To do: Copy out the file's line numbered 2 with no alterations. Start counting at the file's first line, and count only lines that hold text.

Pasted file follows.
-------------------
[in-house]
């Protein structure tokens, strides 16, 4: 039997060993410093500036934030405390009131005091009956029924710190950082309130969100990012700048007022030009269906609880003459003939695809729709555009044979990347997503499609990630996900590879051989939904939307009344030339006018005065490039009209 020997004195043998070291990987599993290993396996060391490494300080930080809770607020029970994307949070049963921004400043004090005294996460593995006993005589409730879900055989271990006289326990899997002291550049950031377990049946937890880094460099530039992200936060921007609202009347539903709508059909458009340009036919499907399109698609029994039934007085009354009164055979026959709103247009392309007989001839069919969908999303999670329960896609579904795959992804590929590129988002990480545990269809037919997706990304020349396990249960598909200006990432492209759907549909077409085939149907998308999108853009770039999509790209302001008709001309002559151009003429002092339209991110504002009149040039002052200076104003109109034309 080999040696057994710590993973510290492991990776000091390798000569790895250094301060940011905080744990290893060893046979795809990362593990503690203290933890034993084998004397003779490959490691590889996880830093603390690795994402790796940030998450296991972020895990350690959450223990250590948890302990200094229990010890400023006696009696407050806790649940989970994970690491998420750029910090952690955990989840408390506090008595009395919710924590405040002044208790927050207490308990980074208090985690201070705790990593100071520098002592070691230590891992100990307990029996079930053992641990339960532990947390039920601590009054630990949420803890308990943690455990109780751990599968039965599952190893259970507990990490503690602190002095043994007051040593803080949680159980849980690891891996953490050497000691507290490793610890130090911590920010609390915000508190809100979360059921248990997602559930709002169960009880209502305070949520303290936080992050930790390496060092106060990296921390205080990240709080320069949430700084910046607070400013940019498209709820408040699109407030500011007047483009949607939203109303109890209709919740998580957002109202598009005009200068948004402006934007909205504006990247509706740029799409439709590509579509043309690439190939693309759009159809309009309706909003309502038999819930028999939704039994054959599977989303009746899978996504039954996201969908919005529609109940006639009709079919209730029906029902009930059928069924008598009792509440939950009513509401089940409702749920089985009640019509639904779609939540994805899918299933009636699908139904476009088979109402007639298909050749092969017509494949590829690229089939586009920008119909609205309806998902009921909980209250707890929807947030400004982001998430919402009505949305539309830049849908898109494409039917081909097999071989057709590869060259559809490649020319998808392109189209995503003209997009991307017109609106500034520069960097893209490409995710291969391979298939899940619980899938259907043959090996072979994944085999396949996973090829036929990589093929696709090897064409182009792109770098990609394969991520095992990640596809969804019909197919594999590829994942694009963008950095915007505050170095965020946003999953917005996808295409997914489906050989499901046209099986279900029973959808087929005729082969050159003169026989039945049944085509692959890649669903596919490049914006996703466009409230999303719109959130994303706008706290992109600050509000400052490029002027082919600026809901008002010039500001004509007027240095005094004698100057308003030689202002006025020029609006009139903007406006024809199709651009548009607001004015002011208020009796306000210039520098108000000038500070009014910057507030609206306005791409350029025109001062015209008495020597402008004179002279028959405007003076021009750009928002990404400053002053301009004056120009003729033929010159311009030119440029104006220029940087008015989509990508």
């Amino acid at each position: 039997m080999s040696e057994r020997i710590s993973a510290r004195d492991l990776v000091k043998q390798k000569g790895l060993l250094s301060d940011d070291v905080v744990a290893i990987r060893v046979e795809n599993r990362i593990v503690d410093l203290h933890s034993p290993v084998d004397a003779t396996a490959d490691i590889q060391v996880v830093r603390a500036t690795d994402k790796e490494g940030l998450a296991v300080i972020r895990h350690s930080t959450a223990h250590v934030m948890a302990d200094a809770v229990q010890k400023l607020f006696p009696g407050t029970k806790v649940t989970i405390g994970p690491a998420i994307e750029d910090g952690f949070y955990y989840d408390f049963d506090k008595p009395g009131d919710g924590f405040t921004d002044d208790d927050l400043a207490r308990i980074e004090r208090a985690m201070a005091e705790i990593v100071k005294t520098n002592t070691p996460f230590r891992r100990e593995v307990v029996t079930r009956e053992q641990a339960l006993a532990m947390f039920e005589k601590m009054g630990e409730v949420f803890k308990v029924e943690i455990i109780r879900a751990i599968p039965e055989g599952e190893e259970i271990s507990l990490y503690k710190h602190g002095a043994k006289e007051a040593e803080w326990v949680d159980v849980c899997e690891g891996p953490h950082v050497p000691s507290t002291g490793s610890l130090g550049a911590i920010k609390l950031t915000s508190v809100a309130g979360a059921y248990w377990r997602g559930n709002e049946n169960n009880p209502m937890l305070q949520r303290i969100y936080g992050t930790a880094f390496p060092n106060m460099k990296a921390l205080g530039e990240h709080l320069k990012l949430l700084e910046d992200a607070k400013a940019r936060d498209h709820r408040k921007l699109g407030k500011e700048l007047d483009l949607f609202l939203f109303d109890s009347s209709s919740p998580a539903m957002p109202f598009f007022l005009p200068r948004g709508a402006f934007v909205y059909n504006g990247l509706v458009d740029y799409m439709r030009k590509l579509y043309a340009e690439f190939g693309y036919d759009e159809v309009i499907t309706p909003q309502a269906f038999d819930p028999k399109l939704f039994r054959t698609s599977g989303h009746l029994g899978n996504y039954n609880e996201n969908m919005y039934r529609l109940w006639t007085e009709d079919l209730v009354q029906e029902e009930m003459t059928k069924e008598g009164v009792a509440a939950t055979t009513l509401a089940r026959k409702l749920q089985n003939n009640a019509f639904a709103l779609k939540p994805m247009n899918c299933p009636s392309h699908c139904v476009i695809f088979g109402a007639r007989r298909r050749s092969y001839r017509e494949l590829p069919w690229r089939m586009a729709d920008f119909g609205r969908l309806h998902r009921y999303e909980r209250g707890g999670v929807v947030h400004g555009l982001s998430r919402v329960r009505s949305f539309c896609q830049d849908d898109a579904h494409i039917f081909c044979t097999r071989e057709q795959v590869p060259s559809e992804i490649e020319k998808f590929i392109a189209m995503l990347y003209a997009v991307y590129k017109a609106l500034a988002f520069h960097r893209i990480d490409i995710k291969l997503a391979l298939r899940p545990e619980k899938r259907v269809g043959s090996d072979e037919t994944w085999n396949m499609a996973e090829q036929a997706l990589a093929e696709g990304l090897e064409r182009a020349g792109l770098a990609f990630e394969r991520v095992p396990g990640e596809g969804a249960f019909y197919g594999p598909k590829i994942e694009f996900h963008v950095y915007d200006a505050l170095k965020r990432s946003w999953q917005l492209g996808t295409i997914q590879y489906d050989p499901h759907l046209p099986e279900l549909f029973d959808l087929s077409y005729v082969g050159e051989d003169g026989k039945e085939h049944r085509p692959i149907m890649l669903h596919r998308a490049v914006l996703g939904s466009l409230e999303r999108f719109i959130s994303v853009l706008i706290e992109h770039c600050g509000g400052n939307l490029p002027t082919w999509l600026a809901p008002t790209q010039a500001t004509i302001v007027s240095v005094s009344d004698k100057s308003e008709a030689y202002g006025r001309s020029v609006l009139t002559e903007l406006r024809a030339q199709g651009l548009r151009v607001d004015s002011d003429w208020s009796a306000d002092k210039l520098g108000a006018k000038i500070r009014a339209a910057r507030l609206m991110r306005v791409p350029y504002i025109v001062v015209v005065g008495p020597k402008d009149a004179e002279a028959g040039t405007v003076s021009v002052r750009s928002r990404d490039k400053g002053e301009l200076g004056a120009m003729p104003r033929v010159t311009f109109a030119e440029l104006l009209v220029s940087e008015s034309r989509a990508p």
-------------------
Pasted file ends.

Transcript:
């Protein structure tokens, strides 16, 4: 039997060993410093500036934030405390009131005091009956029924710190950082309130969100990012700048007022030009269906609880003459003939695809729709555009044979990347997503499609990630996900590879051989939904939307009344030339006018005065490039009209 020997004195043998070291990987599993290993396996060391490494300080930080809770607020029970994307949070049963921004400043004090005294996460593995006993005589409730879900055989271990006289326990899997002291550049950031377990049946937890880094460099530039992200936060921007609202009347539903709508059909458009340009036919499907399109698609029994039934007085009354009164055979026959709103247009392309007989001839069919969908999303999670329960896609579904795959992804590929590129988002990480545990269809037919997706990304020349396990249960598909200006990432492209759907549909077409085939149907998308999108853009770039999509790209302001008709001309002559151009003429002092339209991110504002009149040039002052200076104003109109034309 080999040696057994710590993973510290492991990776000091390798000569790895250094301060940011905080744990290893060893046979795809990362593990503690203290933890034993084998004397003779490959490691590889996880830093603390690795994402790796940030998450296991972020895990350690959450223990250590948890302990200094229990010890400023006696009696407050806790649940989970994970690491998420750029910090952690955990989840408390506090008595009395919710924590405040002044208790927050207490308990980074208090985690201070705790990593100071520098002592070691230590891992100990307990029996079930053992641990339960532990947390039920601590009054630990949420803890308990943690455990109780751990599968039965599952190893259970507990990490503690602190002095043994007051040593803080949680159980849980690891891996953490050497000691507290490793610890130090911590920010609390915000508190809100979360059921248990997602559930709002169960009880209502305070949520303290936080992050930790390496060092106060990296921390205080990240709080320069949430700084910046607070400013940019498209709820408040699109407030500011007047483009949607939203109303109890209709919740998580957002109202598009005009200068948004402006934007909205504006990247509706740029799409439709590509579509043309690439190939693309759009159809309009309706909003309502038999819930028999939704039994054959599977989303009746899978996504039954996201969908919005529609109940006639009709079919209730029906029902009930059928069924008598009792509440939950009513509401089940409702749920089985009640019509639904779609939540994805899918299933009636699908139904476009088979109402007639298909050749092969017509494949590829690229089939586009920008119909609205309806998902009921909980209250707890929807947030400004982001998430919402009505949305539309830049849908898109494409039917081909097999071989057709590869060259559809490649020319998808392109189209995503003209997009991307017109609106500034520069960097893209490409995710291969391979298939899940619980899938259907043959090996072979994944085999396949996973090829036929990589093929696709090897064409182009792109770098990609394969991520095992990640596809969804019909197919594999590829994942694009963008950095915007505050170095965020946003999953917005996808295409997914489906050989499901046209099986279900029973959808087929005729082969050159003169026989039945049944085509692959890649669903596919490049914006996703466009409230999303719109959130994303706008706290992109600050509000400052490029002027082919600026809901008002010039500001004509007027240095005094004698100057308003030689202002006025020029609006009139903007406006024809199709651009548009607001004015002011208020009796306000210039520098108000000038500070009014910057507030609206306005791409350029025109001062015209008495020597402008004179002279028959405007003076021009750009928002990404400053002053301009004056120009003729033929010159311009030119440029104006220029940087008015989509990508």